Construction vacancies still rising and housing transactions face delay as Land Registry votes for strikes
Speedy Hire (SDY, 43p, £210m mkt cap)
UK and Ireland tool, equipment and plant hire services provider. H1 (Sep) results. Rev +14%, £212m; adj PBT
-3.4%, £14.1m; stat PBT -7.7%, £13.2m; adj EPS +25%, 2.3p; interim div +6.7%, 0.8p; net debt, £86.7m (H1 21, £47.9m. Trading: Op profit behind H1 22 reflecting the impact of inflation on the cost base and the continued investment in growth strategies. Continued hire rev growth of 5.5%; improved pricing helping to mitigate inflationary cost pressures. Investment in hire fleet of £30.5m in part in response to retail strategy rollout and advanced purchasing to mitigate the impact of supply chain lead times and price inflation; H1 utilisation was 54.1%, improving to 58.1% currently. Outlook: “We remain confident of delivering results for the full year in line with the Board’s expectation. We are well placed to maximise opportunities within major UK projects”. Hire revenue growth in October and November, c. +6% Y/Y; new contract wins and “heathy pipeline”; price increases continuing to build in H2.
Land Securities Group (LAND, 624p, £4,645m)
Leading UK commercial property investment, development and management group. H1 (Sep) results. EPRA earnings +9.4%, £197m; stat loss before tax, -£192m (H1 21, +£275m); EPRA EPS +9.5%, 26.6p; interim div +14%, 17.6p; net debt, £3,475m (£4,254m); LTV, 31.1% (34.4%). Trading: “Positive leasing performance in Central London offices and major retail destinations, despite general macro challenges, highlight high quality of Landsec platform and portfolio, with strong progress on executing strategy since late 2020 creating balance sheet resilience and optionality for future growth”. Outlook: “We continue to expect underlying EPRA EPS for this year to grow by a low to mid-single digit percentage, excluding the benefit from increased surrender premiums which were up £10m in the first half of the year, and we expect dividend for the full year to grow in line with underlying EPRA EPS. Beyond FY23, the exact shape of earnings progression will rely on the pace of future disposals and reinvestments, but our strategy and strong capital base continue to offer the potential to grow earnings and total accounting return over time. We anticipate global economic uncertainty to remain elevated. Decades of globalisation, fuelling growth and depressing inflation, have started to go into reverse, with rising geopolitical tensions adding to risks around energy reliance and supply chains. Positively, the turbulence in UK politics in late summer has started to normalise. Still, it is clear that London remains a top global city which continues to attract new businesses and talent; that the future of major retail destinations is more positive than most thought two years ago; and that there remains a structural need to remodel city centres in a sustainable way. It is difficult to say where interest rates will settle and whilst we think this is unlikely to be where they have been for the past decade, our strategic decisions over the past two years mean we are in excellent shape for any eventuality”.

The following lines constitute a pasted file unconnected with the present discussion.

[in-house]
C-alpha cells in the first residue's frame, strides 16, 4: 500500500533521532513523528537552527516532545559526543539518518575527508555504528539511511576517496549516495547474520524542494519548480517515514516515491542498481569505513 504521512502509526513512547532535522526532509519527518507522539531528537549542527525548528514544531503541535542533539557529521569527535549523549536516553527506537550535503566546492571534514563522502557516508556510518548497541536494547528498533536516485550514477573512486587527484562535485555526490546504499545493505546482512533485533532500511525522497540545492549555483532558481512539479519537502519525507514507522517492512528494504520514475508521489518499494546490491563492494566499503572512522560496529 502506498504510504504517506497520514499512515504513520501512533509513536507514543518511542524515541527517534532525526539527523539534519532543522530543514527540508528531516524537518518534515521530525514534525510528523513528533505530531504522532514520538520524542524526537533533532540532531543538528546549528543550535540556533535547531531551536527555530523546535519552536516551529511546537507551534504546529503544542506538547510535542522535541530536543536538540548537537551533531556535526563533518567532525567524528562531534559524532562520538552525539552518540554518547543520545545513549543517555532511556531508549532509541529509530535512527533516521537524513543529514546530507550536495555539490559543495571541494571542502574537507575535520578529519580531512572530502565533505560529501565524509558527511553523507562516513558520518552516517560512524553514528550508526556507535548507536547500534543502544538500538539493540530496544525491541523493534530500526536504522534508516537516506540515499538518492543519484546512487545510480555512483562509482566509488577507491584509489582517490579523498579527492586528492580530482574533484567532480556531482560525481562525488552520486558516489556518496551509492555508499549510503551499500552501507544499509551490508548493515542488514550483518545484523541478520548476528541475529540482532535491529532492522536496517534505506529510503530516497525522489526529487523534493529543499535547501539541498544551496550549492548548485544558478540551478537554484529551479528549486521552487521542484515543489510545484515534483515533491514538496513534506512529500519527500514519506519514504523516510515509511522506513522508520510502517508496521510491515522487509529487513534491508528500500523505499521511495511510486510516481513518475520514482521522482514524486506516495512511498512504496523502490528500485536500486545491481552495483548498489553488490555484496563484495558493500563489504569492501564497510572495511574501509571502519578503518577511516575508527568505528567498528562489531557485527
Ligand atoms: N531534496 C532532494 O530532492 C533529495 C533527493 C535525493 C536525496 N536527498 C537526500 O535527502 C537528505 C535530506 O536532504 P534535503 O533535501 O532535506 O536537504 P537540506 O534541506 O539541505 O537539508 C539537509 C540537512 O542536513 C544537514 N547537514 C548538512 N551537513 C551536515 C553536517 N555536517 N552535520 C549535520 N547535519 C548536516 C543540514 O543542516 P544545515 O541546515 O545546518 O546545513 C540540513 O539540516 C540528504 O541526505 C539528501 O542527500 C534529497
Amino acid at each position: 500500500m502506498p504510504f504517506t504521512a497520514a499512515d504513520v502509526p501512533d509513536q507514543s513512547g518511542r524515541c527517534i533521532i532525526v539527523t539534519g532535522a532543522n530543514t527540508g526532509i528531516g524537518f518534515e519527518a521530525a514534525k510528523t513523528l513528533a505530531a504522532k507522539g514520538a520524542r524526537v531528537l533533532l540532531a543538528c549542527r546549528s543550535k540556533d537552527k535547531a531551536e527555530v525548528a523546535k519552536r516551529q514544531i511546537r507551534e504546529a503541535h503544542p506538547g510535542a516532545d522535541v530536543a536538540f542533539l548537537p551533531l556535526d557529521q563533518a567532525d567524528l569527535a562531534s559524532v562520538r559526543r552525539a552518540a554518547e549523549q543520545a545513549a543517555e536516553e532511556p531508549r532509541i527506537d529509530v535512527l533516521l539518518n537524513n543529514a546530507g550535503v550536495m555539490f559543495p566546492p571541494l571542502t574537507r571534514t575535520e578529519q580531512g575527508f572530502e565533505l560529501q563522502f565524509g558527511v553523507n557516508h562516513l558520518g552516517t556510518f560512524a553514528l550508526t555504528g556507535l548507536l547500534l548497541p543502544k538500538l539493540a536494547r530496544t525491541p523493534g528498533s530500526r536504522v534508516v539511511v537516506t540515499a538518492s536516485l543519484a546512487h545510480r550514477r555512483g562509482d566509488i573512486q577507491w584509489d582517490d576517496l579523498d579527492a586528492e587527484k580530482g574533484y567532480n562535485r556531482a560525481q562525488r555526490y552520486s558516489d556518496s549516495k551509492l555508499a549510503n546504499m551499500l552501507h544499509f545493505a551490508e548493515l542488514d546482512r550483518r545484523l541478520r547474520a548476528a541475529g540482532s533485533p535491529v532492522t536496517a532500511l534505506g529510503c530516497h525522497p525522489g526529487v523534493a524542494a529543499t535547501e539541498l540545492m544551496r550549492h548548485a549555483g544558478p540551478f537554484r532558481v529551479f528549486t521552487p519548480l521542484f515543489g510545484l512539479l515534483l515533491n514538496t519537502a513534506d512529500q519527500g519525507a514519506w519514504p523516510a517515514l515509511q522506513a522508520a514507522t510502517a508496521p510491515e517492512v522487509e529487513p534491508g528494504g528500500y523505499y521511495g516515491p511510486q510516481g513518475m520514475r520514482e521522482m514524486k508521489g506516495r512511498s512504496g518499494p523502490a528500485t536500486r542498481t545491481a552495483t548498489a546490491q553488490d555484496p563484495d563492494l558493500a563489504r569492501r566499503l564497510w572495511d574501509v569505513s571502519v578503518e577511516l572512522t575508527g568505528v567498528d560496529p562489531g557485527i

Employment. Job vacancies in the construction industry in Aug – Oct rose by 10.4% seasonally adjusted to 49,000 from the previous three months, up by 3.6% Y/Y (link). Construction was one of only five sectors that recorded a rise in vacancies out of 21 tracked; total UK vacancies slipped 3.6% on a rolling Q/Q basis to 1.225 million. The data forms part of today’s employment release (link) which showed total UK unemployment of 1.224 million, with the rate moving up to 3.6% from 3.5% the previous month. Viewpoint: still a very tight labour market in construction.
In other news …
Conveyancing. Property transactions face potential new delays after the Land Registry and the Registers of Scotland were among the 125 government departments to vote for strike action this week, Property Industry Eye (link). The strikes, over pay, pensions, jobs, and redundancy terms, are set to begin next month and could last until mid-2023, with Mark Serwotka, general secretary of the Public and Commercial Services Union warning of a “prolonged programme of industrial action into every corner of public life” should ministers fail to meet their demands before the end of next week. The current proposal of an average pay rise of 2% fails to match the 10% pay increase demanded by PCS.
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